In regard to ICT supports for managing DNAs, the office of the chief information officer of the HSE has outlined a number of possible technology solutions to assist in improving the efficiency of the current arrangements. A waiting list validation service has been proposed to focus specifically on DNAs. The proposal is to validate waiting lists using SMS reminder messages, which will speed up the validation process and increase efficiency. It is to remind patients of their upcoming hospital appointments via text message. This solution has the potential to reduce the number of patients who do not show up for appointments and, most importantly, reallocate the appointment slots to other patients.
Currently, 31 hospitals use text message based solutions to manage DNAs. The HSE and the NTPF are working to develop a standardised national approach and enable a reminder service that can process patient replies for hospitals that currently do not have solutions in place. Further phases of the programme would see the standardised approach and solution being deployed nationally. The Department is examining funding mechanisms for this proposal.
Overall, outpatient waiting lists remain a significant challenge to be addressed in 2018. A number of steps, including the commencement of a national waiting list validation project by the HSE, are being taken to ensure the lists are accurate and these efforts are to intensify in the coming months. In order to help patients to access timely appointments, I encourage all patients to let their hospital know as soon as possible if they cannot attend scheduled appointments. That simple action on the part of individuals could free up almost 500,000 additional slots in outpatient departments which could have clear benefits in the context of overall waiting lists.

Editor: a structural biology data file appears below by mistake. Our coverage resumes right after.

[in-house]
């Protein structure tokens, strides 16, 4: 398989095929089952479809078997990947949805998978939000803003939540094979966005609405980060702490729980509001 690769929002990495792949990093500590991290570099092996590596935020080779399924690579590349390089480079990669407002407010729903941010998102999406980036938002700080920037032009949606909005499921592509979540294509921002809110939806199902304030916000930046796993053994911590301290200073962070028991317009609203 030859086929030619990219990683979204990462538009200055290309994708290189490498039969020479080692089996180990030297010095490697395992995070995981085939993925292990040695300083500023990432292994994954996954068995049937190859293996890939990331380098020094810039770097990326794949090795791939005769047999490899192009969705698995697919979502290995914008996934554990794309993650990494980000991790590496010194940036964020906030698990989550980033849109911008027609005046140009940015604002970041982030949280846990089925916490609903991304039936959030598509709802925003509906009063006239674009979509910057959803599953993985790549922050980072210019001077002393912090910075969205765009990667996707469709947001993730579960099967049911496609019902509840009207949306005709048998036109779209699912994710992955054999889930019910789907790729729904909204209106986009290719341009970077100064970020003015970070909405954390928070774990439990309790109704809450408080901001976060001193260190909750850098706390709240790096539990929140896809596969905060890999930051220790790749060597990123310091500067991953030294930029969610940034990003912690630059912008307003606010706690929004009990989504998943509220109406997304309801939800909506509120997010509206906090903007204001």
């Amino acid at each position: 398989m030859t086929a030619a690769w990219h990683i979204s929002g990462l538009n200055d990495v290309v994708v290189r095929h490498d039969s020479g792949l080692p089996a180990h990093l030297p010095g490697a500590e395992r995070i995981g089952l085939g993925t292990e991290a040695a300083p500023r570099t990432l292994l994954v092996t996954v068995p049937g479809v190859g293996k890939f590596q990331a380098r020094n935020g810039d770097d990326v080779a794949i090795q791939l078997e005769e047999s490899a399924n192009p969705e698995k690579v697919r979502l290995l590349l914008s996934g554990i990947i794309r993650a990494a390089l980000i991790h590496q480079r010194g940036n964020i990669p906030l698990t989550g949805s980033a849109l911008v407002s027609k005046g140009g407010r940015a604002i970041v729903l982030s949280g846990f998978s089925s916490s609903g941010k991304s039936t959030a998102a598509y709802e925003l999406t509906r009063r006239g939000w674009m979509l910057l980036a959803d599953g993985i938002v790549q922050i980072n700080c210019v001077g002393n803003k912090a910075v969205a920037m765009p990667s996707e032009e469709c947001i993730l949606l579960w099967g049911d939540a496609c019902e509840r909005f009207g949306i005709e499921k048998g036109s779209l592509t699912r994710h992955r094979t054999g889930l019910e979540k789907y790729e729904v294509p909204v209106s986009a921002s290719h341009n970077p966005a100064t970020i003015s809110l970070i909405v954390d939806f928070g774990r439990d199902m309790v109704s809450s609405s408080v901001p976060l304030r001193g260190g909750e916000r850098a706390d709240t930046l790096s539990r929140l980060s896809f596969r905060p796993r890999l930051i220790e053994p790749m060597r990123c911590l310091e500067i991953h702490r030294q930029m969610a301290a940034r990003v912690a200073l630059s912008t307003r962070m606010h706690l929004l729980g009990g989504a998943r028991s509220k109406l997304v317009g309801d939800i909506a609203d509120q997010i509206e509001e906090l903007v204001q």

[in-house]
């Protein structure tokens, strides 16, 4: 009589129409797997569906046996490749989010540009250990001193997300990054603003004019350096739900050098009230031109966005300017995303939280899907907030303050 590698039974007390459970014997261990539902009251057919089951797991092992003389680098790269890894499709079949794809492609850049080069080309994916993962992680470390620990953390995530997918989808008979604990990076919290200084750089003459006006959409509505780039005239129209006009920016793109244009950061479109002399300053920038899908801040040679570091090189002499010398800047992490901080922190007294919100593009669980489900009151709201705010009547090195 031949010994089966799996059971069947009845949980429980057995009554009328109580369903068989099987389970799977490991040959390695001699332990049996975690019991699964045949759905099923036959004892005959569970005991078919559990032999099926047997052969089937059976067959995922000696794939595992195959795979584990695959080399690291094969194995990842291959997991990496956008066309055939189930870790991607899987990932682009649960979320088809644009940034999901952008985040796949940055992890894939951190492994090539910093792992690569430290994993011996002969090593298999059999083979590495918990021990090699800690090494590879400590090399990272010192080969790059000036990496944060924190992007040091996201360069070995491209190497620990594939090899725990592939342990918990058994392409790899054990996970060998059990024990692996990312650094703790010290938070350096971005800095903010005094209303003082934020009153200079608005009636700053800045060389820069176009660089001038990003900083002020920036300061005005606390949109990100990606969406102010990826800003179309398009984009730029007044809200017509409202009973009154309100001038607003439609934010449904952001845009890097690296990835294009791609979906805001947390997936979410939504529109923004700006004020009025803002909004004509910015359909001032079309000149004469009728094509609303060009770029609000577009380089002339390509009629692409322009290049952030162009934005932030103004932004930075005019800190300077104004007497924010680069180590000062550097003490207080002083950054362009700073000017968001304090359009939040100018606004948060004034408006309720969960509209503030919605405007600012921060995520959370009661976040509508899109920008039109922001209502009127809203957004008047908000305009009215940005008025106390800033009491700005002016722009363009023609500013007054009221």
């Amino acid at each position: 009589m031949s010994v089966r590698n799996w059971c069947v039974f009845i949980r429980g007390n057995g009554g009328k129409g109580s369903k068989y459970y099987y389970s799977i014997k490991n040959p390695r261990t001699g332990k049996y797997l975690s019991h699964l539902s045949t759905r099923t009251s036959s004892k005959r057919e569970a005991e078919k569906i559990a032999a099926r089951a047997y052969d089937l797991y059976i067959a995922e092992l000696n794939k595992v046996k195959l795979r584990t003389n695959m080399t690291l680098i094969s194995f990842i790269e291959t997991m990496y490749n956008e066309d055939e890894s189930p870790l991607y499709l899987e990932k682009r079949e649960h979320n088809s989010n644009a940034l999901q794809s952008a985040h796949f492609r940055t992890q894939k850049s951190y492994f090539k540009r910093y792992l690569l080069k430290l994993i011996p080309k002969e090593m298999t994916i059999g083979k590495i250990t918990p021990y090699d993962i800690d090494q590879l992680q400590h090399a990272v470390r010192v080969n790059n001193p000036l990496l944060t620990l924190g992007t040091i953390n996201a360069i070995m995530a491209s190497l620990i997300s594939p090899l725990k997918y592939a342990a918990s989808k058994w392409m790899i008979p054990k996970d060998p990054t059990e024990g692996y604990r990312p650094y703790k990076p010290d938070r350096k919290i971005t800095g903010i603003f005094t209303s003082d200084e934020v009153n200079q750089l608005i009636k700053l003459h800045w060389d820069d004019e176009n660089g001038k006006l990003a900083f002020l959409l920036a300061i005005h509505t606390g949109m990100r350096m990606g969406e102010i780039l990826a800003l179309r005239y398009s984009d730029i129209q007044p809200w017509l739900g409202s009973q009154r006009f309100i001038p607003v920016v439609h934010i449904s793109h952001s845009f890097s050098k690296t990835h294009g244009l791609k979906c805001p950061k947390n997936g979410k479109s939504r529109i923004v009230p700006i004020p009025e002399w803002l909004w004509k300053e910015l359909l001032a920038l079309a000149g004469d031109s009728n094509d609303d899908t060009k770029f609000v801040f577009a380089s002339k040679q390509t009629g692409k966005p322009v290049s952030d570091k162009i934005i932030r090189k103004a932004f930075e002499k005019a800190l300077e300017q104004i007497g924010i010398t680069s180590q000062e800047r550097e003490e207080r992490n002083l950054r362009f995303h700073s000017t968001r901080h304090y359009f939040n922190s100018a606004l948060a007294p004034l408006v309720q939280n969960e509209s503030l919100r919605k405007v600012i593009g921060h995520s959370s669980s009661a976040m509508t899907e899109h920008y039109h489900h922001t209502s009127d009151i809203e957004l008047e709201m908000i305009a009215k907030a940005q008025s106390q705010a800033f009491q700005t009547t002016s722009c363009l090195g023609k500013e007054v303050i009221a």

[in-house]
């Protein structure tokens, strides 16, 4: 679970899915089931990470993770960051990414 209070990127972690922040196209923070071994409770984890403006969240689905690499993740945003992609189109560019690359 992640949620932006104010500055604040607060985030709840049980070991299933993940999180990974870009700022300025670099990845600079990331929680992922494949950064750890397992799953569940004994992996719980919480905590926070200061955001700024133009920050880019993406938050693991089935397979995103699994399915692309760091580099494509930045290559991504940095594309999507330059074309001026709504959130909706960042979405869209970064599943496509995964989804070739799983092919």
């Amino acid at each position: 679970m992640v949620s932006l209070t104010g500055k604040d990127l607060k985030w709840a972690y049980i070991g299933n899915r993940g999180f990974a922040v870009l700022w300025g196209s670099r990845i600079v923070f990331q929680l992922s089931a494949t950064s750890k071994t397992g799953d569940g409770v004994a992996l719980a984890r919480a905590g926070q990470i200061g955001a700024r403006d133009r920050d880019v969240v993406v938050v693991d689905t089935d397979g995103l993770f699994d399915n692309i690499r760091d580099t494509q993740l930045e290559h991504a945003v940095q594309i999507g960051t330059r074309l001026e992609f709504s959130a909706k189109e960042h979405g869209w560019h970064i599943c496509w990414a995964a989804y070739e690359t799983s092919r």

I thank the Minister of State for his comprehensive reply. In the 31 hospitals that have engaged the text messaging solution, is there any indication as to whether it has helped to improve attendance levels and reduce the number of non-attendances? I understand the overall number of outpatient appointments across all hospitals is 3.2 million per annum. That figure was not indicated in the Minister of State's reply. He might clarify if my information is correct.
From my knowledge, that is the correct figure; there are in the region of 3.2 million outpatient appointments per annum. There is feedback from the hospitals which are using the text messaging system that it has had a positive impact, which is encouraging. The HSE is anxious to have a national standardised system that it can apply in all hospitals in order that they can all learn what is good and bad, but, overall, the response on the use of the text messaging system has been positive. It has focused the minds of those with appointments to either cancel or show up for them.